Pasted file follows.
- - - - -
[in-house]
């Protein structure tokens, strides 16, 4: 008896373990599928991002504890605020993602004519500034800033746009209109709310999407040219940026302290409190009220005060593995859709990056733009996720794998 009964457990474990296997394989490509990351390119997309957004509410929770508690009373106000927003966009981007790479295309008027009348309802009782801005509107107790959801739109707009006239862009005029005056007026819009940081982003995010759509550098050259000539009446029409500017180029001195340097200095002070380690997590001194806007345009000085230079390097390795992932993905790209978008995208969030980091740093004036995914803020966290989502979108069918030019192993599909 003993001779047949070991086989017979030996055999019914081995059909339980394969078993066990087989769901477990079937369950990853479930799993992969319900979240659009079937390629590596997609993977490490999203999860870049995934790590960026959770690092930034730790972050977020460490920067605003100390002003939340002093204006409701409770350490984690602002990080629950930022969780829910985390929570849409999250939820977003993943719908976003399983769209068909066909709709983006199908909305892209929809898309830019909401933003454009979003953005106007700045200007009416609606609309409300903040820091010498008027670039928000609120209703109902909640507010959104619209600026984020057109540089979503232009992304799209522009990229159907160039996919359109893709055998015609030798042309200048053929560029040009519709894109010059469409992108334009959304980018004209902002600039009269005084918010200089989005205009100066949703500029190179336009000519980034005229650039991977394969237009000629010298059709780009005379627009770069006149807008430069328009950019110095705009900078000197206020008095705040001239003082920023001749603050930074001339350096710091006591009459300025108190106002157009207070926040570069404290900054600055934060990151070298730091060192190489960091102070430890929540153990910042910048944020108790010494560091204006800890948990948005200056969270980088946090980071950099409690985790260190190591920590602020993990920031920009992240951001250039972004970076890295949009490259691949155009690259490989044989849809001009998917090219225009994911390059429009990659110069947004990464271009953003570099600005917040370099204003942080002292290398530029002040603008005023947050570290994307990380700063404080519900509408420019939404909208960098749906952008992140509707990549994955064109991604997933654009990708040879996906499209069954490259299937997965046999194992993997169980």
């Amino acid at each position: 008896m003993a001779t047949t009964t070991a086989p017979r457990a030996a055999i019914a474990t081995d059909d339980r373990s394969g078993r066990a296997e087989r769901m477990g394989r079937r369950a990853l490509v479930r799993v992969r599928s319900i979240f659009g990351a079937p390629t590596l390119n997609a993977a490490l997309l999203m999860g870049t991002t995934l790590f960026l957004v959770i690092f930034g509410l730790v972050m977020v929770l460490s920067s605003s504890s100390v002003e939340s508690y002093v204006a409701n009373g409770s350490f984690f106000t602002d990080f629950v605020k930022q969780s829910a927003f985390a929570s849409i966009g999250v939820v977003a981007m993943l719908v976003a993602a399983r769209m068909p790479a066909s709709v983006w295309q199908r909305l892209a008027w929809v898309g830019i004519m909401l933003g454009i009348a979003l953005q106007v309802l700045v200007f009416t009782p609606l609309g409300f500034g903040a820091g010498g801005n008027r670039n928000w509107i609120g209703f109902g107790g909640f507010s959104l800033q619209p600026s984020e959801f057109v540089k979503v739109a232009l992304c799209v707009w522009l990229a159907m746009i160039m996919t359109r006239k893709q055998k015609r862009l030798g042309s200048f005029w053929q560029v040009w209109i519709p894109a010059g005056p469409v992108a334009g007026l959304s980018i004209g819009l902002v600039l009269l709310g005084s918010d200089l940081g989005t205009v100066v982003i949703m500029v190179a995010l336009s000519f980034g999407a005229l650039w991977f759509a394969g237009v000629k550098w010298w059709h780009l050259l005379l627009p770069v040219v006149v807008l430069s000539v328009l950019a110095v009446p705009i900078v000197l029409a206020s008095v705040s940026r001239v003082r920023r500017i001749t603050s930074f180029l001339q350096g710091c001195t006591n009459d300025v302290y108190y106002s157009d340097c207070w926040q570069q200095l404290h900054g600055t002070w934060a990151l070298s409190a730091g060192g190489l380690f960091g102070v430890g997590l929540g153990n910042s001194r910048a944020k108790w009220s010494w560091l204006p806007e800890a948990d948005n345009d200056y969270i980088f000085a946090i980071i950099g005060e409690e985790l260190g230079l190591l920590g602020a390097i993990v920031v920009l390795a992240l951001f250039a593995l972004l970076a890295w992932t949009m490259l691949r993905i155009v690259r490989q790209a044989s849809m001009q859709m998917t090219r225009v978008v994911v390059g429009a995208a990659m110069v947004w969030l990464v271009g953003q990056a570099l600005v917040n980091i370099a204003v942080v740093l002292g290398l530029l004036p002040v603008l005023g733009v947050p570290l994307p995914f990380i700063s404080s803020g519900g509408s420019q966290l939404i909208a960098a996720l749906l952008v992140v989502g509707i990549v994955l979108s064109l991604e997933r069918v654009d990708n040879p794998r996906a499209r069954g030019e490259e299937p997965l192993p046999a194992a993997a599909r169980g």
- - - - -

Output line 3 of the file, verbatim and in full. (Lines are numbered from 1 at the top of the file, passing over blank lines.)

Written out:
């Amino acid at each position: 008896m003993a001779t047949t009964t070991a086989p017979r457990a030996a055999i019914a474990t081995d059909d339980r373990s394969g078993r066990a296997e087989r769901m477990g394989r079937r369950a990853l490509v479930r799993v992969r599928s319900i979240f659009g990351a079937p390629t590596l390119n997609a993977a490490l997309l999203m999860g870049t991002t995934l790590f960026l957004v959770i690092f930034g509410l730790v972050m977020v929770l460490s920067s605003s504890s100390v002003e939340s508690y002093v204006a409701n009373g409770s350490f984690f106000t602002d990080f629950v605020k930022q969780s829910a927003f985390a929570s849409i966009g999250v939820v977003a981007m993943l719908v976003a993602a399983r769209m068909p790479a066909s709709v983006w295309q199908r909305l892209a008027w929809v898309g830019i004519m909401l933003g454009i009348a979003l953005q106007v309802l700045v200007f009416t009782p609606l609309g409300f500034g903040a820091g010498g801005n008027r670039n928000w509107i609120g209703f109902g107790g909640f507010s959104l800033q619209p600026s984020e959801f057109v540089k979503v739109a232009l992304c799209v707009w522009l990229a159907m746009i160039m996919t359109r006239k893709q055998k015609r862009l030798g042309s200048f005029w053929q560029v040009w209109i519709p894109a010059g005056p469409v992108a334009g007026l959304s980018i004209g819009l902002v600039l009269l709310g005084s918010d200089l940081g989005t205009v100066v982003i949703m500029v190179a995010l336009s000519f980034g999407a005229l650039w991977f759509a394969g237009v000629k550098w010298w059709h780009l050259l005379l627009p770069v040219v006149v807008l430069s000539v328009l950019a110095v009446p705009i900078v000197l029409a206020s008095v705040s940026r001239v003082r920023r500017i001749t603050s930074f180029l001339q350096g710091c001195t006591n009459d300025v302290y108190y106002s157009d340097c207070w926040q570069q200095l404290h900054g600055t002070w934060a990151l070298s409190a730091g060192g190489l380690f960091g102070v430890g997590l929540g153990n910042s001194r910048a944020k108790w009220s010494w560091l204006p806007e800890a948990d948005n345009d200056y969270i980088f000085a946090i980071i950099g005060e409690e985790l260190g230079l190591l920590g602020a390097i993990v920031v920009l390795a992240l951001f250039a593995l972004l970076a890295w992932t949009m490259l691949r993905i155009v690259r490989q790209a044989s849809m001009q859709m998917t090219r225009v978008v994911v390059g429009a995208a990659m110069v947004w969030l990464v271009g953003q990056a570099l600005v917040n980091i370099a204003v942080v740093l002292g290398l530029l004036p002040v603008l005023g733009v947050p570290l994307p995914f990380i700063s404080s803020g519900g509408s420019q966290l939404i909208a960098a996720l749906l952008v992140v989502g509707i990549v994955l979108s064109l991604e997933r069918v654009d990708n040879p794998r996906a499209r069954g030019e490259e299937p997965l192993p046999a194992a993997a599909r169980g």